Nevertheless, I found some bad things in this episode. The biggest one is Sunburst. The only thing I’d say he has in common with Starlight is neither of them have a high degree of empathy for others. When an old friend invites you over to spend a few days together, you were invited to spend time with them, not their friends. Now, at first it’s forgivable. Sunburst could have forgotten himself in the moment with Twilight. And he does say Starlight doesn’t have to pretend to like what they’re doing. All of that is fine. But when Starlight wakes him up early the next day and all he goes on about is Twilight-this and Twilight-that, not to mention once he hears Twilight won’t be coming with them he ignores Starlight and tries to go back to sleep…yeah. Sunburst also never seems to fully realize his own mistake. The closest we ever get is toward the end of the episode when he tries to think of things he and Starlight has in common and begins to realize they don’t have anything in common. Yet that realization never translates to him fully thinking Starlight may have had a point in being upset. At the end of the episode, he still seems to think she was “worried for nothing”.

It’s true that Starlight goes (a bit creepily) too far with regressing their ages, but she’s done worse and she reverted it pretty quickly. I can’t believe I’m actually saying this, but…this episode actually makes me sympathize with Starlight in “The Cutie Re-Mark”. Yeah. I actually feel she was casually tossed aside by someone being an insensitive jerk now. There were parts in this episode I wondered why she wants to be friends with Sunburst at all.

Aside from that, the resolution seemed a bit awkward. If trying to physically relive childhood is disturbing, I don’t think playing a giant version of the game is much better. It’s still Starlight only able to remember them having anything in common as children, and both of them grew up. I thought it would have been nicer if both of them had learned more to appreciate each other’s company rather than…that. I still don’t get the sense that Starlight and Sunburst are very close at the end other than the plot fairy said “make it so”. That seems to happen a lot with Starlight…

So, while I don’t think it was much of a “stinker” in the realm of bad episodes, I still didn’t leave feeling to great about it even with the moral and cameos.

Fun Facts:

IDW My Little Pony #53 is a prequel to this episode, and was the first appearance of Starswirl’s journal as well as “the Pony of Shadows”. On the last page, it highlights the barrel containing Starswirl’s journal.

IDW My Little Pony: Legends of Magic #6 opens with an alternate ending to this episode in another instance of the comic and the show not quite synching up, but ignoring that the comic is, in all other ways, a continuation of this episode and, in turn, is also a direct prequel to “Shadow Play”.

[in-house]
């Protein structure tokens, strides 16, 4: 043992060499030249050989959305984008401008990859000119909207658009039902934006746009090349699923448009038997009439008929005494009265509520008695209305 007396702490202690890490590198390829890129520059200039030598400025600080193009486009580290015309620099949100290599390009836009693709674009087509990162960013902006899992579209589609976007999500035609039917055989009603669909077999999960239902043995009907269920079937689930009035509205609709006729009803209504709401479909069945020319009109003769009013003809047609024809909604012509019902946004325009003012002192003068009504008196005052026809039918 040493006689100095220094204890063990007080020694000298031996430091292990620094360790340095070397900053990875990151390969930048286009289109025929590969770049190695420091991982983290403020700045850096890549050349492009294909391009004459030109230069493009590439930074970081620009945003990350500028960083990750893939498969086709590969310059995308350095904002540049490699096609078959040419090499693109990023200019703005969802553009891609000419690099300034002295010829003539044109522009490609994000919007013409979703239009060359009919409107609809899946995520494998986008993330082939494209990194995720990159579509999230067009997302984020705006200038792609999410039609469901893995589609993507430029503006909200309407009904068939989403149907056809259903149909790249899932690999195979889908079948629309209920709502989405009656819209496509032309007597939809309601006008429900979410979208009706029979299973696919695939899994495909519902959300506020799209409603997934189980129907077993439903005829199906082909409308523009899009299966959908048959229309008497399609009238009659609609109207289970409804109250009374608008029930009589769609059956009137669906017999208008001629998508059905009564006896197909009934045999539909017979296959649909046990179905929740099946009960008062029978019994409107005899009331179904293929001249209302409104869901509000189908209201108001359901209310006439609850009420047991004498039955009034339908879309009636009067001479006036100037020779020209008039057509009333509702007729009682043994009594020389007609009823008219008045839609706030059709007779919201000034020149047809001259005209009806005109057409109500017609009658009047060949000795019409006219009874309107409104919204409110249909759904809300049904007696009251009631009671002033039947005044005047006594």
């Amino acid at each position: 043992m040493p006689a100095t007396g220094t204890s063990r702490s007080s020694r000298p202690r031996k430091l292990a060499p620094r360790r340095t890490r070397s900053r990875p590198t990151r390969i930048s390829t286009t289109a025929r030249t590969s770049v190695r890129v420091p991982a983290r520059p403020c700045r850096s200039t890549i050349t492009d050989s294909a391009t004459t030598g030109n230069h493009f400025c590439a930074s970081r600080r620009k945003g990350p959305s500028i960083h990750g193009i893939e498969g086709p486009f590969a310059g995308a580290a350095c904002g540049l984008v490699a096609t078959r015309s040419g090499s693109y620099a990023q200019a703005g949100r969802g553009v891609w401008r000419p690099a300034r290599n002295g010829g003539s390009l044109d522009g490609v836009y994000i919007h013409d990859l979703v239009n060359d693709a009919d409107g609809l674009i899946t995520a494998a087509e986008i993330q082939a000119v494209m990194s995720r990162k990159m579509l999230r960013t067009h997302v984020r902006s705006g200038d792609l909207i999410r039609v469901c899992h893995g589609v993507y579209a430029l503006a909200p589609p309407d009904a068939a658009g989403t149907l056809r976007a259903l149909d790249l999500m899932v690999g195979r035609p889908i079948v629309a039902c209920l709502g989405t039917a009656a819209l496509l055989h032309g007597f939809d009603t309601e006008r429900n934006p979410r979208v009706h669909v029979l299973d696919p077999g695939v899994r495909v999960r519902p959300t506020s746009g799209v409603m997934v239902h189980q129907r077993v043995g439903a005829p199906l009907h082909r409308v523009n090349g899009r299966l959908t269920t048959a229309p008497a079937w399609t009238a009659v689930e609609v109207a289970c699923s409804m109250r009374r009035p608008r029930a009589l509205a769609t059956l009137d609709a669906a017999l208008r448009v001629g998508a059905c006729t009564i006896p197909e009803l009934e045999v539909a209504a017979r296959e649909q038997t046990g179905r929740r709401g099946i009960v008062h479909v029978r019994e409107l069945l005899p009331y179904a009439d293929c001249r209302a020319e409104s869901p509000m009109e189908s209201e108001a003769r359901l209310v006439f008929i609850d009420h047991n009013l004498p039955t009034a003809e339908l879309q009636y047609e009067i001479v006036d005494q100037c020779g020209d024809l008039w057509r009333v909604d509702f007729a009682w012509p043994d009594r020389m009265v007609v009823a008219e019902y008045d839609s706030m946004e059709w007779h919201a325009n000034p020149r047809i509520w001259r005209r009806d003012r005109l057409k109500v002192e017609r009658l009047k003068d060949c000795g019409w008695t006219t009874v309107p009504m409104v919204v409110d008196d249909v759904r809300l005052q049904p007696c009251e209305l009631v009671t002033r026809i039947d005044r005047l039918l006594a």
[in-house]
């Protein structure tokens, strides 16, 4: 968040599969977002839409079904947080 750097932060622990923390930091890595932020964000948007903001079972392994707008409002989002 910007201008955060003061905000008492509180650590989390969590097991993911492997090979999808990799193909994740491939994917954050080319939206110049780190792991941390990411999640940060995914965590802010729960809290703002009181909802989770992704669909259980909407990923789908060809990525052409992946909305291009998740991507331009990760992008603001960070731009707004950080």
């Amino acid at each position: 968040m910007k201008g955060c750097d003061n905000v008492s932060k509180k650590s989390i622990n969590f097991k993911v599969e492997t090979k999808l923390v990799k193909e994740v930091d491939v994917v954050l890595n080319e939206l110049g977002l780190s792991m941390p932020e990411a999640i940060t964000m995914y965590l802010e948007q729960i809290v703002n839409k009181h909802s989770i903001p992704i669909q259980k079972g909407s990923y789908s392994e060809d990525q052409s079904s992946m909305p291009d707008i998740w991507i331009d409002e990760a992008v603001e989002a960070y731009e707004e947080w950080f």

Sunburst can give Rarity a run for her money on luggage packing.

The Mighty Helm, the group that Rockhoof belonged to, is mentioned in the antique shop. By looking at the old map you can get a vague idea of where all of their Old Pillars of Equestria originated. Mistmane’s country was in the northeast, Rockhoof’s country was on the west coast, Somnambula’s country was to the southwest, and Mage Meadowbrook’s country was the southeast. Flash Magnus was obviously Cloudsdale while Starswirl the Bearded was obviously Canterlot. By the way, Starlight sounds unimpressed but…I find the fact the earth ponies made a map of Equestria a thousand years ago to be impressive.

Old Ponish gets mentioned again, and this time actually spoken: “Hliet forsettan pliht.” or “Reward prefers risk.”

Another Donald Duck moment in which Sunburst is embarrassed to be seen from under the covers with his cape on.

Even if you don’t like Trixie, you got to admit she looks rather adorable in a lot of scenes in this episode. 🙂

In another questionable decision by Starlight Glimmer, she uncovered the Mirror Pool from Season Three’s “Too Many Pinkie Pies”. Eh, Maud would have found it anyway. On the plus side, this finally eliminates the fear any fan might have had that the original Pinkie got trapped down there. 😛 Later in the episode, Boulder appears to have duplicated himself…er, herself?

“I thought he came to Ponyville to see you?” Excellent point, Twilight.

Pumice is indeed a light rock. It actually floats. Also, Maud is the only one who doesn’t snicker at the pitfall Starlight made.

On the train at the end, Lyra and Bon Bon get off the train together.

At first I thought Trixie had gotten good enough to levitate all of Sunburst’s luggage, but…it turns out Twilight is using her horn too. 😛


2 Stars out of 5